AUTHORS INCLUDE: William Alexander, Joseph Bruchac, Lamar Giles, Mike Jung, Hena Khan, Juana Medina, Ellen Oh, R. J. Palacio, Linda Sue Park and Anna Dobbin, Cynthia Leitich Smith, Ronald L. Smith, Rita Williams-Garcia, and short-story contest winner Suma Subramaniam.
In the tradition of heartwrenching and hopeful middle grade novels such as Bridge to Terabithia comes Jess Redman’s stunning debut about a young boy who must regain his faith in miracles after a tragedy changes his world.
Eleven-year-old Wunder Ellis is a miracologist. In a journal he calls The Miraculous, he records stories of the inexplicable and the extraordinary. And he believes every single one. But then his newborn sister dies, at only eight days old. If that can happen, then miracles can’t exist. So Wunder gets rid of The Miraculous. He stops believing.
Then he meets Faye—a cape-wearing, outspoken girl with losses of her own. Together, they find an abandoned house by the cemetery and a mysterious old woman who just might be a witch. The old woman asks them for their help. She asks them to believe. And they go on a journey that leads to friendship, to adventure, to healing—and to miracles.
The Miraculous is Jess Redman’s sparkling debut novel about facing grief, trusting the unknown, and finding brightness in the darkest moments.
Light and deep, smart and funny, crushing and hopeful all at the same time, My Fate According to the Butterfly will open your eyes to both the world’s potential for magic, and to its harsh realities.
* “Villanueva’s debut is a beautiful #ownvoices middle-grade novel. Tough topics — the brutal war on drugs in the Philippines, family reconciliation, and recovery — are addressed, but warmth and humor… bring lightness to Sab’s story. This immersive novel bursts with life.” — Kirkus Reviews, starred review
When superstitious Sab sees a giant black butterfly, an omen of death, she knows that she’s doomed! According to legend, she has one week before her fate catches up with her — on her 11th birthday. With her time running out, all she wants is to celebrate her birthday with her entire family. But her sister, Ate Nadine, stopped speaking to their father one year ago, and Sab doesn’t even know why.
If Sab’s going to get Ate Nadine and their father to reconcile, she’ll have to overcome her fears — of her sister’s anger, of leaving the bubble of her sheltered community, of her upcoming doom — and figure out the cause of their rift.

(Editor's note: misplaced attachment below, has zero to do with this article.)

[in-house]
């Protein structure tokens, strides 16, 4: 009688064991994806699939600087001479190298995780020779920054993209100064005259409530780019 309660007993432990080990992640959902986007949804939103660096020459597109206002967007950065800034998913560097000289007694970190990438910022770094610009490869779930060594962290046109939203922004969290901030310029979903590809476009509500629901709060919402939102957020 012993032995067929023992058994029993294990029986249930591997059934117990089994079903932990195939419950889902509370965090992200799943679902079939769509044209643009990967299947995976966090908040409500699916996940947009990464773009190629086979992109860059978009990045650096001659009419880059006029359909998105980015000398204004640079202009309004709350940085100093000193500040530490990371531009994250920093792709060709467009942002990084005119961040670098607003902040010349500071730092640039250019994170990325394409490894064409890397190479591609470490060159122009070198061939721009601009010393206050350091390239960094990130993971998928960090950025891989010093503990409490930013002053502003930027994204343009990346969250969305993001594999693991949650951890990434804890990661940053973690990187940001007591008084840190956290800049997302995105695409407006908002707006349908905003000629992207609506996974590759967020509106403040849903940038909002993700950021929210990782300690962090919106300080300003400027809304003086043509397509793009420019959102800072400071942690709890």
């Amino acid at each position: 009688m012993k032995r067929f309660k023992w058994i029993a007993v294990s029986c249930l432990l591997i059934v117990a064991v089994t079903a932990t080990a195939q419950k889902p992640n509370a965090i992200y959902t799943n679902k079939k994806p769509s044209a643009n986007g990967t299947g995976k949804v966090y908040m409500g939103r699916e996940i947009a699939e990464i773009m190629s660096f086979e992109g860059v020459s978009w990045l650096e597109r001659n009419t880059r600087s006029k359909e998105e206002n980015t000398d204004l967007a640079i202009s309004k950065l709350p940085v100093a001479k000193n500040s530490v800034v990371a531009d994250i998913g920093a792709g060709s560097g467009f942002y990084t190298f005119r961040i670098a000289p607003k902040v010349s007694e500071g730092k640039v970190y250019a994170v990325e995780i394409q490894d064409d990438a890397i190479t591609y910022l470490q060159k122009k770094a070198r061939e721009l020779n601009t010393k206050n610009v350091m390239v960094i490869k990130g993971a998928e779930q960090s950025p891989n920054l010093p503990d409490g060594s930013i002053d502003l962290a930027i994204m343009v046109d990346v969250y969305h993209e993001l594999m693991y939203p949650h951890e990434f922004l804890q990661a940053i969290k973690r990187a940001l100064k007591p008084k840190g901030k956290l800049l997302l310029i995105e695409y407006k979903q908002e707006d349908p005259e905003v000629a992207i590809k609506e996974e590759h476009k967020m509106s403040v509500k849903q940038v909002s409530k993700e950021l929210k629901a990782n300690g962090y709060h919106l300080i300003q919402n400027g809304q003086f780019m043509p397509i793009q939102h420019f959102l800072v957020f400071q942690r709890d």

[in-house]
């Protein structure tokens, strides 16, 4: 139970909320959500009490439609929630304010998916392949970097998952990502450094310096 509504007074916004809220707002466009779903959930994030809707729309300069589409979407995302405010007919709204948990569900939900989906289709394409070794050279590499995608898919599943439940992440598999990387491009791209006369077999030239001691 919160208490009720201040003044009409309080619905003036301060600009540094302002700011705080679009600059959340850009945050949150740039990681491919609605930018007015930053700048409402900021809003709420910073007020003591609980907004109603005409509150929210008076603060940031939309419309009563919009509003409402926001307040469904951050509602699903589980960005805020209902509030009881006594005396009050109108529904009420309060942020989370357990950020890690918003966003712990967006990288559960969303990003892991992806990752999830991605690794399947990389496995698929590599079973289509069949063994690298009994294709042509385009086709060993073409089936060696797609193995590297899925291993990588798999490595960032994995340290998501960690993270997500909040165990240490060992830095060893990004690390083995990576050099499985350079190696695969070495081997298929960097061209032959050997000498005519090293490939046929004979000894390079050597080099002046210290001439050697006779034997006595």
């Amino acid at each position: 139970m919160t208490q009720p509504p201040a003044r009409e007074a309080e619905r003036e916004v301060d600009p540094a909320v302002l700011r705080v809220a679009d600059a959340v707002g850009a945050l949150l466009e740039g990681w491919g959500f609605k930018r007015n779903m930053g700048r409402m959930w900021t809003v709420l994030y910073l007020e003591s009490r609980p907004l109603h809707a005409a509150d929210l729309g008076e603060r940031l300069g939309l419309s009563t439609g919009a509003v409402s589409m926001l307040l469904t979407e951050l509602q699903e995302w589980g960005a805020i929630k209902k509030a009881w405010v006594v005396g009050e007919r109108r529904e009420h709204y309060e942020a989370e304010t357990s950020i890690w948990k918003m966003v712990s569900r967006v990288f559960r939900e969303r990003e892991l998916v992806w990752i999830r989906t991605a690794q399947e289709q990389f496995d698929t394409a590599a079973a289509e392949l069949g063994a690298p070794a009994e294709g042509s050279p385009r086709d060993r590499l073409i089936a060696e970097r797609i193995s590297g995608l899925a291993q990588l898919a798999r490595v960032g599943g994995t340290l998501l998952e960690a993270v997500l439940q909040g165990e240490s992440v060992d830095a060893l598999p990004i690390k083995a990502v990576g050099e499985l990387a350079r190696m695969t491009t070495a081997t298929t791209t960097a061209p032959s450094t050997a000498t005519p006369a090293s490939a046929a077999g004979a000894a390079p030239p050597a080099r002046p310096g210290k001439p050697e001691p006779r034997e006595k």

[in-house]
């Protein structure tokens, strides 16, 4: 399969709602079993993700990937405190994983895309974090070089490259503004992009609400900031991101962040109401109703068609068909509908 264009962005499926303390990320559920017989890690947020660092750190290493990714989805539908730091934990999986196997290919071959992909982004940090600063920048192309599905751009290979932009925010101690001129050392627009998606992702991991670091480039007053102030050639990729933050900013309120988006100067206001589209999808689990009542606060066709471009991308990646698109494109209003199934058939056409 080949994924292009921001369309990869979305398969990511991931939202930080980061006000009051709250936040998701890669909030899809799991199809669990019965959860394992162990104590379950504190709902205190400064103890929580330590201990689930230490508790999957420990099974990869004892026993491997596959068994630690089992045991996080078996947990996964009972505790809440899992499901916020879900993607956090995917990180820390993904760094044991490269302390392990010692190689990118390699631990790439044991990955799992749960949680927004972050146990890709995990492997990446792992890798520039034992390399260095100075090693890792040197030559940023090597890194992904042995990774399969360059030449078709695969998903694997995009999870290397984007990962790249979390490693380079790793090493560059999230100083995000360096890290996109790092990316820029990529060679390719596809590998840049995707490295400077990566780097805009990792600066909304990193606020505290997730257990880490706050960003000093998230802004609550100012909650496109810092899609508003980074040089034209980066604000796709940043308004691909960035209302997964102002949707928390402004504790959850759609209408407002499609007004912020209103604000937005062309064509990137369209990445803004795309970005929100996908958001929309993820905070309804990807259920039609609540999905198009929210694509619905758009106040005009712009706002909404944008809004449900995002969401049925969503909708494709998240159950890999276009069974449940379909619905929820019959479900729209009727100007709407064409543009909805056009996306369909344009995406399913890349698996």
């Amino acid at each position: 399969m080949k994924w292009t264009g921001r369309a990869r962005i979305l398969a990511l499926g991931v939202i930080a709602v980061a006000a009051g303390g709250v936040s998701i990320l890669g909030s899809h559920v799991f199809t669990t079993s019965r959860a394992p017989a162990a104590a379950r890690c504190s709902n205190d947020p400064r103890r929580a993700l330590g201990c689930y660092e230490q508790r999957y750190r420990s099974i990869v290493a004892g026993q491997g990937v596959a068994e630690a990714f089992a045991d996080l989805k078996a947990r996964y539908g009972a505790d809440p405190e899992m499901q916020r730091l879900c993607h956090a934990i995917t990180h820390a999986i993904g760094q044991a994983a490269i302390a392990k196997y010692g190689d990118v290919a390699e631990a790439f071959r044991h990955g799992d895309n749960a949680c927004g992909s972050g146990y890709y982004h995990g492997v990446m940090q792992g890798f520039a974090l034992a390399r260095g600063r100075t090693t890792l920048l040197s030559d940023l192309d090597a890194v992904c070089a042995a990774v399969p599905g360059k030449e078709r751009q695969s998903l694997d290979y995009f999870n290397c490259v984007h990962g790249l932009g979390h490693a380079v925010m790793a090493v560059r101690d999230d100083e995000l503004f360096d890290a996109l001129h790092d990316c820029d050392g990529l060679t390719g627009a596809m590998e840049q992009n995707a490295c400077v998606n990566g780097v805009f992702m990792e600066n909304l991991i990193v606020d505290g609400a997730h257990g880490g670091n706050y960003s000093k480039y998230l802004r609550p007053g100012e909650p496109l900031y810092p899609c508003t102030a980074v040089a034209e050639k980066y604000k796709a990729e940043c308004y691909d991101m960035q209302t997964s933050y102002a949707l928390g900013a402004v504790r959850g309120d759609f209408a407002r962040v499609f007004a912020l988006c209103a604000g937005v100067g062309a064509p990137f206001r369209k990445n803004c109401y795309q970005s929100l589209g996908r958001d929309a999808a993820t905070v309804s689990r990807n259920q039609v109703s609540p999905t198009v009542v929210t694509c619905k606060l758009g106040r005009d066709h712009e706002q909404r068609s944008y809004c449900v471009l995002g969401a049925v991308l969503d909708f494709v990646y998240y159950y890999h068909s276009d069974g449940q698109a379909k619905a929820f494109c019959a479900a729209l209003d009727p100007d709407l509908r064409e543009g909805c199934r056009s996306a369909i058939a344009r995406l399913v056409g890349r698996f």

So Sab and her best friend Pepper start spying on Nadine and digging into their family’s past to determine why, exactly, Nadine won’t speak to their father. But Sab’s adventures across Manila reveal truths about her family more difficult — and dangerous — than she ever anticipated.
Was the Butterfly right? Perhaps Sab is doomed after all!
I am a girl but most days I feel like a question mark.
Makeda June Kirkland is eleven years old, adopted, and black. Her parents and big sister are white, and even though she loves her family very much, Makeda often feels left out. When Makeda’s family moves from Maryland to New Mexico, she leaves behind her best friend, Lena— the only other adopted black girl she knows— for a new life. In New Mexico, everything is different. At home, Makeda’s sister is too cool to hang out with her anymore and at school, she can’t seem to find one real friend.
Through it all, Makeda can’t help but wonder: What would it feel like to grow up with a family that looks like me?
Through singing, dreaming, and writing secret messages back and forth with Lena, Makeda might just carve a small place for herself in the world.
In this lyrical coming-of-age story about family, sisterhood, music, race, and identity, Mariama J. Lockington draws on some of the emotional truths from her own experiences growing up with an adoptive white family. For Black Girls Like Me is for anyone who has ever asked themselves: How do you figure out where you are going if you don’t know where you came from?
What’s on your reading list this month? Be sure to comment below to let us know.